And I think that the commitment that we’ve seen coming from so many others around the world suggests that we have a fighting chance here.  So when we make the announcement tomorrow at the Clinton Global Initiative, there will be a representative sampling of those countries that are already attempting their own national cookstove programs, like Peru, that has recognized this as a national problem, as well as others who can help create a market for clean cookstoves.  I mean, the fact is that we have to provide an alternative to what people are so used to doing.

 

QUESTION:  Right.  I know I’ve only got a couple more minutes of your time.  But is this an environmental issue?  Is this a health issue?  Is this a women’s empowerment issue?  I mean, is –

 

SECRETARY CLINTON:  It’s all of the above.

 

QUESTION:  -- microfinance?  Yeah, I know. 

 

SECRETARY CLINTON:  Yes, it truly is all of the above, which makes it such a good subject for a coordinated global approach, because some people do come to it from the health perspective like in our own government, NIH and CDC.  Some come to it from the environmental perspective, like EPA and DOE.  Some of us see it as a cross-cutting issue that is unique because it also has tremendous impact on women, particularly vulnerable women in conflict zones and refugee camps who have to spend so much of their time out looking for either wood or dung or some other fuel. 

 

So I think that what makes this a really attractive option is that as we saw in the ‘80s with the first global efforts to address HIV/AIDS in Africa, and then in the ‘90s to address malaria, this is an opportunity to bring many different forces to bear, all of whom have a reason for supporting the alliance and can supplement the work that others are doing.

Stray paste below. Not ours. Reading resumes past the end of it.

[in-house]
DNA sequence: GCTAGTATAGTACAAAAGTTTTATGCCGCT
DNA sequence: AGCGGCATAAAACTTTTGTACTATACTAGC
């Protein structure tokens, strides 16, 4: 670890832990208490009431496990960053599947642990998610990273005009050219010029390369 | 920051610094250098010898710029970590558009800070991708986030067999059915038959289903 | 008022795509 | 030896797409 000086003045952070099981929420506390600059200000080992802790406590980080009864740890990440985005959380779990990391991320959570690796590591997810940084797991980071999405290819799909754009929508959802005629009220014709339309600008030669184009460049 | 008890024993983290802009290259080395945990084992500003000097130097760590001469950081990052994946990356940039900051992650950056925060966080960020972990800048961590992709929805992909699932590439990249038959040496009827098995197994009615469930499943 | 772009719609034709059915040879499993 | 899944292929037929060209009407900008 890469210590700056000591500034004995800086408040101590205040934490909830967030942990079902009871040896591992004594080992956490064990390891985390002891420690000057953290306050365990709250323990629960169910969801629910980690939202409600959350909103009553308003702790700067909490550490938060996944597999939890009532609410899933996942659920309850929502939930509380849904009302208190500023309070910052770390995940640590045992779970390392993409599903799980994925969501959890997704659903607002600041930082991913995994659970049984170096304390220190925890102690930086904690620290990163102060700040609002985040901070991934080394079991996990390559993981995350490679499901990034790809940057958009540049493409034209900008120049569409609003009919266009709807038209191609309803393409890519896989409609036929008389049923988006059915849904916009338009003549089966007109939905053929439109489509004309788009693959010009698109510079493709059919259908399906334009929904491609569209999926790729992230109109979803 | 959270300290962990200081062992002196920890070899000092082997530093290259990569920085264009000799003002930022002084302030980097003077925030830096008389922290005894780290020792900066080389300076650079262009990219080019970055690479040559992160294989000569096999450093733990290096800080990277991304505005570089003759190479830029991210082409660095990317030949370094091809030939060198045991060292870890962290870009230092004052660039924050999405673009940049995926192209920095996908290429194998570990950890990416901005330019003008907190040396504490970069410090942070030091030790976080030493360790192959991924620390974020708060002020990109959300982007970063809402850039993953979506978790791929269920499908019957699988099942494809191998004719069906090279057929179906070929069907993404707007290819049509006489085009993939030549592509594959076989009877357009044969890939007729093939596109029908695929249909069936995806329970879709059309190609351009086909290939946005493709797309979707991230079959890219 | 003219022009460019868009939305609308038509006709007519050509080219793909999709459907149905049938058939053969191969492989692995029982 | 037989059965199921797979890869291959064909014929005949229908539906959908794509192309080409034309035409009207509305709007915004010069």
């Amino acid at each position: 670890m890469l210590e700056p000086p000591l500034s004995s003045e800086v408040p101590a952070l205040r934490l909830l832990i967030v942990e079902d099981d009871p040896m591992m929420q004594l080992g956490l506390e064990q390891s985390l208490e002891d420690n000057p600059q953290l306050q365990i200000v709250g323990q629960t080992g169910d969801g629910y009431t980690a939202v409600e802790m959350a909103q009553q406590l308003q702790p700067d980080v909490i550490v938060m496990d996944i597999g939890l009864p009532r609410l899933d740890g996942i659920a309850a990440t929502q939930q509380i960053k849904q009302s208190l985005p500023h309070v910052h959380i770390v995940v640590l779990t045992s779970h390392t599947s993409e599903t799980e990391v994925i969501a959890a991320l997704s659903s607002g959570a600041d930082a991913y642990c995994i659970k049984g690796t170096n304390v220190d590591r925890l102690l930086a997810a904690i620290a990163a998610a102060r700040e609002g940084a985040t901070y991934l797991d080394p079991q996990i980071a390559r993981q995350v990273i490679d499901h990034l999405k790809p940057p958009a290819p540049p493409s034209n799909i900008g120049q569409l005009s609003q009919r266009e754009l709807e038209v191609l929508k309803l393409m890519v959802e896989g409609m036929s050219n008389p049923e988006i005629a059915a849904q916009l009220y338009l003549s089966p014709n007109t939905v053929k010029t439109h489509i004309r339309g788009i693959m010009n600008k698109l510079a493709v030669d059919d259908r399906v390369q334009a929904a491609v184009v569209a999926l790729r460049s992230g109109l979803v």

QUESTION:  Okay.  Is the Clinton Global Initiative itself going to be an active participant in this alliance, or are they just sort of providing the venue for you to make this announcement tomorrow?  Is this a Bill and Hillary deal?

 

SECRETARY CLINTON:  Yes, they are actively supporting it because it also affects their – the health and environmental work that is done through CGI.  And of course, the way CGI works is that you enlist private sector partners from the not-for-profit and business community as we’ve done here, and then CGI, since it’s going to be announced at CGI, will be an active participant in making sure that people carry forward on their commitments.  And we’re obviously committed to doing our part in the federal government, but we also want to be sure that all of the partners step up and deliver on what they’re claiming to do tomorrow.

 

QUESTION:  Madam Secretary, thanks.  I really appreciate your reaching out to me.

 

SECRETARY CLINTON:  Well, thank you for your interest in this, John.  I mean, this is one of these issues that I think is maybe a little bit of a sleeper issue, but with very (inaudible) implications.

 

QUESTION:  Well, once we start looking at the numbers – and we have written about the black carbon problem and the cookstoves and that relationship.  But I didn’t realize there were 2 million premature deaths a year and that it’s the third or fourth environmentally caused factor in deaths in the developing world, and now I do.

 

All right –

 

SECRETARY CLINTON:  Well, thank you.  Thank you for your interest.

 

QUESTION:  Have a great day.  All right, good luck today.

 

SECRETARY CLINTON:  Okay, bye bye.

 

 



PRN: 2010/1307